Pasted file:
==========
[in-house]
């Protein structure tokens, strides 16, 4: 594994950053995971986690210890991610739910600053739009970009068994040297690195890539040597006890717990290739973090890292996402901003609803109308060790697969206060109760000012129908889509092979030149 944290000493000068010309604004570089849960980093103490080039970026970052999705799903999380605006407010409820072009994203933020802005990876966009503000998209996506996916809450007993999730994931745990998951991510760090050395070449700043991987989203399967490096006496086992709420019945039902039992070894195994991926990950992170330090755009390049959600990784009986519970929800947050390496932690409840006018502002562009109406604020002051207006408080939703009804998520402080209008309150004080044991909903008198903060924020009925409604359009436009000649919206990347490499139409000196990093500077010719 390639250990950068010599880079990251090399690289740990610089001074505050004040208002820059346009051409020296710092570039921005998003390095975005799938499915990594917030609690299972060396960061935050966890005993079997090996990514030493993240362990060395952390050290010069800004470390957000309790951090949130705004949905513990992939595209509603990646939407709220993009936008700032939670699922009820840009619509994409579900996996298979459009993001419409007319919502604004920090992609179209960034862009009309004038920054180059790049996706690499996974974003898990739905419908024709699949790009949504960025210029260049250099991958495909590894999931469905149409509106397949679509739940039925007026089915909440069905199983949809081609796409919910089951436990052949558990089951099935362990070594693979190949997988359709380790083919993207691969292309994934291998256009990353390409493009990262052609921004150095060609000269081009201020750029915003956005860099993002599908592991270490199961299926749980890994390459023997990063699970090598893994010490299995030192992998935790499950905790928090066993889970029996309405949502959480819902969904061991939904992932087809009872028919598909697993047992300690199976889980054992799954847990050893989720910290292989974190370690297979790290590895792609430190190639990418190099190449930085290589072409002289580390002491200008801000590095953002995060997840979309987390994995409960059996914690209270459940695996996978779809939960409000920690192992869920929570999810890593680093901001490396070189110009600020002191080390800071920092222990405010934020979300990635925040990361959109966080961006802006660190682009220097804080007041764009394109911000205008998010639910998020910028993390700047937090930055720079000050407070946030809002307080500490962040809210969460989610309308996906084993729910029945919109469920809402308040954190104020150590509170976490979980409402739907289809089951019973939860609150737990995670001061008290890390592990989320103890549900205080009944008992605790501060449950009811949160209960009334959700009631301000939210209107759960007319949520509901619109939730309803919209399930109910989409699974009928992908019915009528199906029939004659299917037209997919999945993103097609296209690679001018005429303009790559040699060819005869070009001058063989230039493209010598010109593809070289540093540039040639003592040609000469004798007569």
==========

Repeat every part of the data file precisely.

[in-house]
């Protein structure tokens, strides 16, 4: 594994950053995971986690210890991610739910600053739009970009068994040297690195890539040597006890717990290739973090890292996402901003609803109308060790697969206060109760000012129908889509092979030149 944290000493000068010309604004570089849960980093103490080039970026970052999705799903999380605006407010409820072009994203933020802005990876966009503000998209996506996916809450007993999730994931745990998951991510760090050395070449700043991987989203399967490096006496086992709420019945039902039992070894195994991926990950992170330090755009390049959600990784009986519970929800947050390496932690409840006018502002562009109406604020002051207006408080939703009804998520402080209008309150004080044991909903008198903060924020009925409604359009436009000649919206990347490499139409000196990093500077010719 390639250990950068010599880079990251090399690289740990610089001074505050004040208002820059346009051409020296710092570039921005998003390095975005799938499915990594917030609690299972060396960061935050966890005993079997090996990514030493993240362990060395952390050290010069800004470390957000309790951090949130705004949905513990992939595209509603990646939407709220993009936008700032939670699922009820840009619509994409579900996996298979459009993001419409007319919502604004920090992609179209960034862009009309004038920054180059790049996706690499996974974003898990739905419908024709699949790009949504960025210029260049250099991958495909590894999931469905149409509106397949679509739940039925007026089915909440069905199983949809081609796409919910089951436990052949558990089951099935362990070594693979190949997988359709380790083919993207691969292309994934291998256009990353390409493009990262052609921004150095060609000269081009201020750029915003956005860099993002599908592991270490199961299926749980890994390459023997990063699970090598893994010490299995030192992998935790499950905790928090066993889970029996309405949502959480819902969904061991939904992932087809009872028919598909697993047992300690199976889980054992799954847990050893989720910290292989974190370690297979790290590895792609430190190639990418190099190449930085290589072409002289580390002491200008801000590095953002995060997840979309987390994995409960059996914690209270459940695996996978779809939960409000920690192992869920929570999810890593680093901001490396070189110009600020002191080390800071920092222990405010934020979300990635925040990361959109966080961006802006660190682009220097804080007041764009394109911000205008998010639910998020910028993390700047937090930055720079000050407070946030809002307080500490962040809210969460989610309308996906084993729910029945919109469920809402308040954190104020150590509170976490979980409402739907289809089951019973939860609150737990995670001061008290890390592990989320103890549900205080009944008992605790501060449950009811949160209960009334959700009631301000939210209107759960007319949520509901619109939730309803919209399930109910989409699974009928992908019915009528199906029939004659299917037209997919999945993103097609296209690679001018005429303009790559040699060819005869070009001058063989230039493209010598010109593809070289540093540039040639003592040609000469004798007569």